Like a freight train, Christmas is bearing down upon us. It gives the optical illuision of being in the distance and moving slowly, and so we go about our day, blissfully unaware of how close we are to being hit by a speeding holiday.  I didn't start shopping until last week. Since we plan on going to the ranch in North Texas this weekend, any shopping must be finished this week - i.e. "TODAY!" 

All my holiday soap has been made, cut, and packaged, and most soap orders have already been delivered. Crimson is drying up now, so no more soap will be made until Clover's babies are eating solid food. "What babies?", you ask.

 "Are you watchin' me again?"

The babies that haven't been born yet! We're still on Baby Watch for Clover. I'm praying she gives birth before we head to the ranch. If not, Son will be saddled with that responisiblity too. Thankfully, Dear Friend Michelle will be here to help either way. That said, I must shout this from the rooftops! You cannot, cannot, CAN NOT farm and ranch without a strong support system of friends and family.

Those of you who follow us on our Facebook page at Failte Gate Farm understand how worried we were about our cattle in North Texas when the bitter ice just wouldn't let up. Thankfully, last week Dear Friend Clyde braved the icy roads to count and care for our cattle as well as his own. There is a reason why when we number our blessings, that we count our friends and family as our biggest blessing.

Yesterday I attended my one big Christmas party of the year - with my girlfriends. We are a rowdy group of women who share a love for horses and a zest for life. We laughed, cried, and hugged our way through the hours, and I was reminded once again just how important it is to make time for friends. For life is not about the accumulation of wealth, but the accumulation of love. Life is about love, laughter, family and friends. It's about taking care of each other, easing the pain of another and making someone else's journey a little bit easier. It's about making time for each other. Perhaps the greatest gift you can give is your time, and your attention.

Time is a fleeting and fickle beast. Don't let it get away from you. 

Posted by: forensicfarmgirl AT 11:21 am   |  Permalink   |  0 Comments  |  Email
Friday, December 13 2013

It's official! After Christmas the baby goats will be going to their new home -

- at the Houston Zoo!

Last month I was contacted by the zoo. They were looking for goats for their Children's Petting Zoo and wanted to know if I had anything available.

Hmmmm.....  let's see...

 Raisin Bran & Bailey (9 months old)

This is a wonderful opportunity for young goats. We don't eat goats ourselves, but the world outside our front gate is pretty eager to put a young goat on a barbecue pit. Young Raisin Bran is so friendly and trusting that he would climb up on the grill himself with a little napkin tied around his neck and say, "What's for dinner, guys?"

I can't betray trust like that. A friend of mine was going to take him but her husband wasn't too keen on that and so I had opted to keep him myself.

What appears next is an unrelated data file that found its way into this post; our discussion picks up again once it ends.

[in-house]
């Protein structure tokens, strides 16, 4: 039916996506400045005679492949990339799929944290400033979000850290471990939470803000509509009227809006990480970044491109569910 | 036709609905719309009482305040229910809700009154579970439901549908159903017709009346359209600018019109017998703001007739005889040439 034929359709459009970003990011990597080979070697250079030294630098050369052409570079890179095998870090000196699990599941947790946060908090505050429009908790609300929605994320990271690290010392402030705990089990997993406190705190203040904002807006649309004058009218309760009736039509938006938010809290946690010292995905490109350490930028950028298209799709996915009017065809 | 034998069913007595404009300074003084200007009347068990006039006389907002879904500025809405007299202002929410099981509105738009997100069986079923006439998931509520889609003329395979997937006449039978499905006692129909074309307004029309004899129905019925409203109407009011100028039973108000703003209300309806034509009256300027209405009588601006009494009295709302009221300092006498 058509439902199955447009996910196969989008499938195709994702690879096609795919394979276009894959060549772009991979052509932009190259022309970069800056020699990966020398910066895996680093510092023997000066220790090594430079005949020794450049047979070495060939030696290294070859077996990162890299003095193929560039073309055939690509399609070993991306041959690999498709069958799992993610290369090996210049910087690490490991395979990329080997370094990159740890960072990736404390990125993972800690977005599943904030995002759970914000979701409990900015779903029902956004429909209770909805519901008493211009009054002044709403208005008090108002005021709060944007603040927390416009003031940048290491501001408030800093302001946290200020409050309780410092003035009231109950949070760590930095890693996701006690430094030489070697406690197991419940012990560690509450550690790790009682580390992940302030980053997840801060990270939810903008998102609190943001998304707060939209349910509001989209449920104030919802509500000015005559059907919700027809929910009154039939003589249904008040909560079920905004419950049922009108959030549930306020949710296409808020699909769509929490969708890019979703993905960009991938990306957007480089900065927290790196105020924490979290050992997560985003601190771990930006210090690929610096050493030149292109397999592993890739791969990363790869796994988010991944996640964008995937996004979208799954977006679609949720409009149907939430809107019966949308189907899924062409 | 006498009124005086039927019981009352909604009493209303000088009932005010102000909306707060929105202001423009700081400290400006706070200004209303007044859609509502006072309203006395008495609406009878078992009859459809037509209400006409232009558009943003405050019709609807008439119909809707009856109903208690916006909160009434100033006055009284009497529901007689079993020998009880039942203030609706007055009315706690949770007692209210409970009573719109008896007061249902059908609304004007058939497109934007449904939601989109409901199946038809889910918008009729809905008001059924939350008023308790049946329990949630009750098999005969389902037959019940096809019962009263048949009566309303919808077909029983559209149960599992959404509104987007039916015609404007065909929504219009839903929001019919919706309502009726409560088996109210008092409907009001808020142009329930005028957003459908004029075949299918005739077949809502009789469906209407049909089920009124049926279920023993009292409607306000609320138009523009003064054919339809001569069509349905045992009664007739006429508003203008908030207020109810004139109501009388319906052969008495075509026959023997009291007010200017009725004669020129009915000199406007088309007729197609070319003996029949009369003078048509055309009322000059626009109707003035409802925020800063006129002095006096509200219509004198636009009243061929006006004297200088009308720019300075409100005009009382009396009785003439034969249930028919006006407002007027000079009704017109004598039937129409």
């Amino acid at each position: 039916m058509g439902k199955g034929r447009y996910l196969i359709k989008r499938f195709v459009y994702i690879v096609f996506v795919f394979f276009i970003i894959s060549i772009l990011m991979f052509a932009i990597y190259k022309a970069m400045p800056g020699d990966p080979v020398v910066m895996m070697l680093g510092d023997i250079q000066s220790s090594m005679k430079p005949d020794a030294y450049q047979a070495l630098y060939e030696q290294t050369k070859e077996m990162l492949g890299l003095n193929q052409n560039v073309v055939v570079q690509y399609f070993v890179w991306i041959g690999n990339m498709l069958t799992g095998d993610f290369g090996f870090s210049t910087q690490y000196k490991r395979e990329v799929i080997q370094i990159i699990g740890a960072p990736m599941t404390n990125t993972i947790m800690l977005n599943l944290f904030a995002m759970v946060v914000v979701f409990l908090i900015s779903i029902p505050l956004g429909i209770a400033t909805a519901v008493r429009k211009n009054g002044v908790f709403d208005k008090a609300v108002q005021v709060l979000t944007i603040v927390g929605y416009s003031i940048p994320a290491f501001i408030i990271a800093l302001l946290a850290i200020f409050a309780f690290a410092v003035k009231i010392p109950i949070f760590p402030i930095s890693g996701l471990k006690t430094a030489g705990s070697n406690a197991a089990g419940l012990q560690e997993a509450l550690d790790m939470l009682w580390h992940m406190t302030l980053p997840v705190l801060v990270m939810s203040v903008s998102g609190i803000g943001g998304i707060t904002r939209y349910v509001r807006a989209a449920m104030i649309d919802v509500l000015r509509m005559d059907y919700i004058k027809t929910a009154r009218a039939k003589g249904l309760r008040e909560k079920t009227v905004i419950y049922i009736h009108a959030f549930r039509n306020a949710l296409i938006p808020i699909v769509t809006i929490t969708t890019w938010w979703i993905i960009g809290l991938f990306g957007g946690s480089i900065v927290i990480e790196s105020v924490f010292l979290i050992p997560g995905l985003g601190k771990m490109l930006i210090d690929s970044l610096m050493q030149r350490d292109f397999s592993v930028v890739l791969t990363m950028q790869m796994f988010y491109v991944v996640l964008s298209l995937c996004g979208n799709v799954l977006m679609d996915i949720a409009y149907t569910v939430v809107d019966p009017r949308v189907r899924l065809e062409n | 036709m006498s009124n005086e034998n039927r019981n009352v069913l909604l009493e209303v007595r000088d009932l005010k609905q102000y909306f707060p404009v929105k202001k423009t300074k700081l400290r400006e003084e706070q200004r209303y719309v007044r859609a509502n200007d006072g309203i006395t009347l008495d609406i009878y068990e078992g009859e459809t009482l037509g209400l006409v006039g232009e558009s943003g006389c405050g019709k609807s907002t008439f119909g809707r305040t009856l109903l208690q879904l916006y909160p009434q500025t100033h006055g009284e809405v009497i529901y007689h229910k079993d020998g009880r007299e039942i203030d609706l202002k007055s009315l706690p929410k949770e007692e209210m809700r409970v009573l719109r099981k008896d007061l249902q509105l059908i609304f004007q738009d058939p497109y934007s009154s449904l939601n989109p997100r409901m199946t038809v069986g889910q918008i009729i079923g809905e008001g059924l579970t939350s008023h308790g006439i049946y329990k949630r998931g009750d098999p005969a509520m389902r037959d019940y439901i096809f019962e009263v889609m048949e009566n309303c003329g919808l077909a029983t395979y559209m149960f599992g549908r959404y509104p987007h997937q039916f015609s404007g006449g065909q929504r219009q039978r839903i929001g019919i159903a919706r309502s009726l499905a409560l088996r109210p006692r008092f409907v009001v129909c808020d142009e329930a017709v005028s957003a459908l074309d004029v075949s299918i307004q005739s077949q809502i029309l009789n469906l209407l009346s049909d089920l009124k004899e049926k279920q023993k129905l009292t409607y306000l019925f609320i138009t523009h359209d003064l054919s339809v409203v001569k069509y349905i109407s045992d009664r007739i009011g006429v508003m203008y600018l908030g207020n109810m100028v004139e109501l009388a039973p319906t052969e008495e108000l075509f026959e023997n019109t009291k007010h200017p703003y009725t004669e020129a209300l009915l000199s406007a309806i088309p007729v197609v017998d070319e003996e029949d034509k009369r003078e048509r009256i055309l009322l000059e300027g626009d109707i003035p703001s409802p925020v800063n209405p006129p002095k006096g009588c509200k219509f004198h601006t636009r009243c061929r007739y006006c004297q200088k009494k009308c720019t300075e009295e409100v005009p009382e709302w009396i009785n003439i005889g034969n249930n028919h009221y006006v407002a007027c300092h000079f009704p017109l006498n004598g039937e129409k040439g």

But the reality of life on a farm is that you can't keep them all. Here was a wonderful opportunity for any goat, particularly a goat that is young and tender. Lifetime care and feeding! No barbecue pits! So I told the zoo that I'd donate them and they came out and ran a battery of tests. The test results just came in and the babies are cleared for take-off!

So there it is, after the holidays Raisin Bran and Bailey will be headed to college, off to make their way in the world. A world free of barbecue pits! A world of lions, and tigers, and bears!


"Lions? Nobody said anything about lions?"

"Uhhmm..... can we bring our Big White Dog?"

Posted by: forensicfarmgirl AT 09:14 am   |  Permalink   |  2 Comments  |  Email
Thursday, December 12 2013

This post is from last December, but for all our new readers it pretty much sums up why, with the exception of the Blue Heeler and the Labrador, who put up with her antics in good humor, everyone else in the pack would be happy to 'vote Lily off the island.'

The results are in and the Employee of the Month for December is . . .

Miss Lily Langford!!!


For her tireless service, continued devotion to excellence in the workplace, initiative and creativity, Miss Lily Langford has been awarded the Employee Of The Month for the month of December.


Miss Langford proved her value once more this week when she took it upon herself to keep the goats out of the feed room when the Boss was dishing up sweet feed for cattle. Miss Langford noted the goats behaving like "gypsies in the palace." She observed The Boss repeatedly pushing goats aside and smacking them with buckets. Miss Langford then drew up a plan whereby she placed herself between the feed room door and the goats and disciplined (i.e. "bit") any goat that challenged her authority. The goats backed off. Peace was restored and the cattle were fed without further incident.

The next morning Miss Langford anticipated the problem and assumed the position at the feed room door without being asked.

So once again, for her tireless devotion to this company, Miss Langford has been selected as Employee of the Month. Because Miss Langford has also been awarded Employee of the Month for: